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I Started Therapy in My 50s: How It's Helping Me

Unpacking the baggage of life is lightening this author's emotional load

By Michelle Newman

I was 50 years old when I finally decided to unpack some of the baggage I’d been carrying around since childhood.

woman in sunlight
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Despite the weight, it wasn’t an easy decision. Those bags were familiar, and I’d packed away their contents in a neat, organized fashion decades earlier.

Imagine, if you will, oversized cases full of packing cubes labeled with things like abuse, anger, turmoil, inconsistency, guilt and responsibility. I knew unpacking them would be daunting.

Where would everything go? Did I have space for the explosion that would certainly burst forth when I opened up those tightly closed compartments?

It seemed easier at this point in my life to just continue to carry the bags. After all, I’d gotten pretty strong.

Consumed With Complicated Emotions

But then a year ago, my arms gave out.

Life as I’d known if for the past 23 years was splitting apart. My younger daughter graduated high school and was weeks away from moving to college in a state in a completely different time zone; my older daughter was working and living in another one and my husband and I were trying to remember what the hell we did before we had kids.

I was consumed with complicated and powerful emotions. I experienced an almost paralyzing realization that life was flying by at warp speed and somehow knew that freeing myself of the burdens that I’d been holding onto for most of my life would be necessary in order to be able to fully enjoy this new chapter I was embarking on.

Starting therapy at age 50 is overwhelming. There's a lot to cover.

Because I’d attempted to unpack my baggage by myself in years past — I’d start to unzip the case but when things would instantly start popping out I’d quickly sit on it and struggle against the zipper to close it right back up — I knew this time I needed help.

“It doesn’t take a therapist to tell me why I’m this way,” I’d been saying for decades. But all of a sudden, I felt sure that it did.

Starting therapy at 50 is overwhelming. There’s a lot to cover. And when you’re a talker who has a propensity to overshare — ask me how I’m doing and you might somehow end up hearing about the time I vomited in the library in fourth grade — it’s downright exhausting.

Not just for me, either. I’m pretty sure the almonds my therapist often snacks on during our appointments aren’t for hunger, but for stamina.

But really, where do you start? Which bag do you choose to open first?

When you’re 50 years old, it’s a good bet that you’re carrying a more assorted collection than you originally thought.

The Work Would Not Be Simple

I was nervous at my first appointment, and as I always do when I meet new people and feel the need to fill the silence, I began by babbling (and then, naturally, spent the next 12 hours over-analyzing everything I’d said).

I detailed all the changes currently happening in my life, but as much as I wanted to think that embarking on this new chapter was the reason I was sitting on her couch, deep down I felt I was actually – surprisingly – handing that transition fairly well.


I soon realized that the work I had to delve into wasn’t as simple as dealing with sadness because of my family separating or a fear of the empty nest.

I knew that while I might have originally admitted to carrying a few heavy bags, there was a whole luggage cart just out of sight behind me that I’d been pulling around for decades. And in a few short weeks, my therapist knew it, too.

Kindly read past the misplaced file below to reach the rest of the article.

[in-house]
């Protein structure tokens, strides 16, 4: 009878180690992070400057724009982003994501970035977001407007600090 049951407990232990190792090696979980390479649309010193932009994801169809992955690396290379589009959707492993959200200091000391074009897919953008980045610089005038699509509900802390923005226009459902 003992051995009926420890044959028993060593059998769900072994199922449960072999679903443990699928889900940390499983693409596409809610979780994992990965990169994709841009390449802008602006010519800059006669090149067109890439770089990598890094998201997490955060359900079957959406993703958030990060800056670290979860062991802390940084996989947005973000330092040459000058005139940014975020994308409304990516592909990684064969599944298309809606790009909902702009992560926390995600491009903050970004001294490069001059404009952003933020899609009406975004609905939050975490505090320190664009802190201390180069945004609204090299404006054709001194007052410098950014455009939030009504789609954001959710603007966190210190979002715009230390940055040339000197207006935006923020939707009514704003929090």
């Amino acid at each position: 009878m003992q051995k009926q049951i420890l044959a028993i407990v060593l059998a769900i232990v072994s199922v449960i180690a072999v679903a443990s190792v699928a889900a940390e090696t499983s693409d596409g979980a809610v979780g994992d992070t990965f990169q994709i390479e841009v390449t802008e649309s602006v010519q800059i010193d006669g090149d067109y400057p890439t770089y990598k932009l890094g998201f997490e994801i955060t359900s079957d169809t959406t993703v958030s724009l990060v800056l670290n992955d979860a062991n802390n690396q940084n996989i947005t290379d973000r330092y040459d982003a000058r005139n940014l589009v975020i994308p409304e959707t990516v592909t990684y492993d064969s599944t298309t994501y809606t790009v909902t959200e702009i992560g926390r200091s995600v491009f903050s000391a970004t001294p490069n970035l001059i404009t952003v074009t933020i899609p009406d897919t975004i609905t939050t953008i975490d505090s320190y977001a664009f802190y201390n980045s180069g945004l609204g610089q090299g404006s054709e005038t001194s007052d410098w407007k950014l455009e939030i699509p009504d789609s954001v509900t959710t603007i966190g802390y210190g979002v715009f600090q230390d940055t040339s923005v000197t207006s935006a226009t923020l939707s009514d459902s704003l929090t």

Over the past year, we delicately began unpacking all the cubes. We often unpack a few at a time, as most of them are interconnected. (You can’t open up that giant one labeled “boundaries” without finding more than a few others tucked inside.)

I recently saw a graphic on Instagram with colorful, hand-drawn stacks of luggage that said, "Maybe the weight you've been struggling with all along wasn't even yours to carry."

We open them carefully and remove things a little at a time. Taking everything out all at once would make a huge mess, after all.

We don’t ever really close things up, either. Instead we go back to certain bags time and time again.

And over time, slowly but surely, my load is beginning to feel lighter.

“You’re going to want to write this down,” I now often say before delving into a story. She chuckles, pops a few almonds in her mouth and grabs her pen.

A Move to FaceTime

Pre-COVID, we’d sit in her lovely office where I’d watch the birds flit about in the tree out the window, her gigantic Goldendoodle often using my lap as a bed. But now, we meet via FaceTime in our separate homes, her dog on her lap now, my cats strolling across my keyboard occasionally.

It’s different, but the connection we’ve made remains intact, even through our screens. And with the constant new anxieties this year is throwing at us, I’m more grateful for that than ever.

I recently saw a graphic on Instagram with colorful, hand-drawn stacks of luggage that said, “Maybe the weight you’ve been struggling with all along wasn’t ever yours to carry.” I liked it. I shared it (of course I did).

But most importantly, I thanked myself for knowing it wasn’t too late to get the help I needed to truly believe it, and for freeing myself up for all the journeys to come.

Michelle Newman is a Minneapolis-based writer who shares stories on her blog, You're My Favorite Today, contributes to sites such as Grown & Flown and The Girlfriend, and has work included in a New York Times bestselling humor anthology series. She is also one of the hosts of the forthcoming podcast, "Pop Culture Preservation Society," where she and her fellow fangirl friends dissect the things that defined their '70s childhoods. Read More
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